Rightly or wrongly, many Americans have kept their better half in the dark about some of their financial obligations, a newly released poll suggests.
An estimated 12 million men and women say they have or are concealing bank or credit card account information from their spouse or live-in partner, according to a recent survey conducted by CreditCards.com. Interestingly, age seems to play a role in how likely this is the case. For example, the poll found that 11 percent of baby boomers – who for purposes of this study range between 63 and 71 – have kept financial accounts in seclusion from their significant other. That's almost four times more likely compared to millennials.
More homebuyers are unmarried couples
Couples of today – whether married or not – share ownership on many significant purchases. For example, to make buying a home a more affordable proposition, 15 percent of millennials today do so with their partners' financial involvement as well, according to a recent survey done by home listings website Zillow. That's up from 11 percent compared to 2005 when a similar poll was conducted. Meanwhile, even though they still account for a larger percentage, single buyers aren't as common, falling to 25 percent from 27 percent a decade ago.
Matt Schulz, senior industry analyst at CreditCards.com, noted that sunlight is always the best disinfectant when it comes to couples' and their financial decisions.
"Keeping secrets in your relationships is never a good idea," Schulz explained. "Like any indiscretion, what starts out small tends to build. Spending $25 without consulting your partner may seem incidental, but when those purchases become more frequent or if the amount grows, it can wreak havoc on your accounts and your budget."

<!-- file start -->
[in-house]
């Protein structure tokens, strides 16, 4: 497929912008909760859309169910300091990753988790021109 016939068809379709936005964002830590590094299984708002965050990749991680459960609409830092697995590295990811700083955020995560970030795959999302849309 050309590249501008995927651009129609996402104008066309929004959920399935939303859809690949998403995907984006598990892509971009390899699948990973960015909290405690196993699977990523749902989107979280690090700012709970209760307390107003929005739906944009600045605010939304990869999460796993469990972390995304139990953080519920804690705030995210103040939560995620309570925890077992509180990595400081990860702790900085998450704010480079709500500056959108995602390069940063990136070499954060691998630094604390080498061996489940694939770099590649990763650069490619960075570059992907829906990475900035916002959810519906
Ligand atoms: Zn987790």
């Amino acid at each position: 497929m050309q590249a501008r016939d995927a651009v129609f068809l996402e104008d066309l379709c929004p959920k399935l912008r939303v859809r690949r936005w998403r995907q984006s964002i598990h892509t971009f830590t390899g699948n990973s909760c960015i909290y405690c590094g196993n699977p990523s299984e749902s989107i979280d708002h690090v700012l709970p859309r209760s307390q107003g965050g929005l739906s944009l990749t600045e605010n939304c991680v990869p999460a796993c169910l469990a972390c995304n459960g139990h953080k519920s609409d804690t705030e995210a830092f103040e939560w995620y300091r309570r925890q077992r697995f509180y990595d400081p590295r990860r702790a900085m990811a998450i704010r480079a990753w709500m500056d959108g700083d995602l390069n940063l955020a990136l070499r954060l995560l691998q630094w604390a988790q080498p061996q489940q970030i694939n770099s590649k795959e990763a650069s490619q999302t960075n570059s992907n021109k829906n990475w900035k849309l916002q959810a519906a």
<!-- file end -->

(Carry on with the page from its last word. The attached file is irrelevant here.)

1 in 3 fine with partner buying solo
Even though most financial advisors caution against keeping accounts secret, there's a difference between concealment and independence, the survey revealed. For example, of the respondents polled, 33 percent indicated that they had no qualms with their partner buying something for $500 or more without informing them beforehand, CreditCards.com reported. Men were more likely to express this sentiment than were women.
68 percent of couples regularly talk about their finances."
Finances can be a major point of discontent when hasty decisions are made. This is part of the reason why it's a prime consideration among couples today. For the most part, though, couples seem to be happy with how things are going. Eight in 10 couples – in a separate poll that surveyed 1,500 – said they were pleased with how they were dealing with money management, advising services firm Ameriprise revealed. This may have everything to do with the fact that over two-thirds – 68 percent – communicated with their partner on a regular basis about where things stood.
"Conversations about money are critical to successful relationships," said Marcy Keckler, who serves as vice president of financial advice at Ameriprise. "Money doesn't have to be a deal breaker for couples. Instead, it provides them with the opportunity to work as a team to create a strong financial foundation built on communication, planning and shared responsibilities."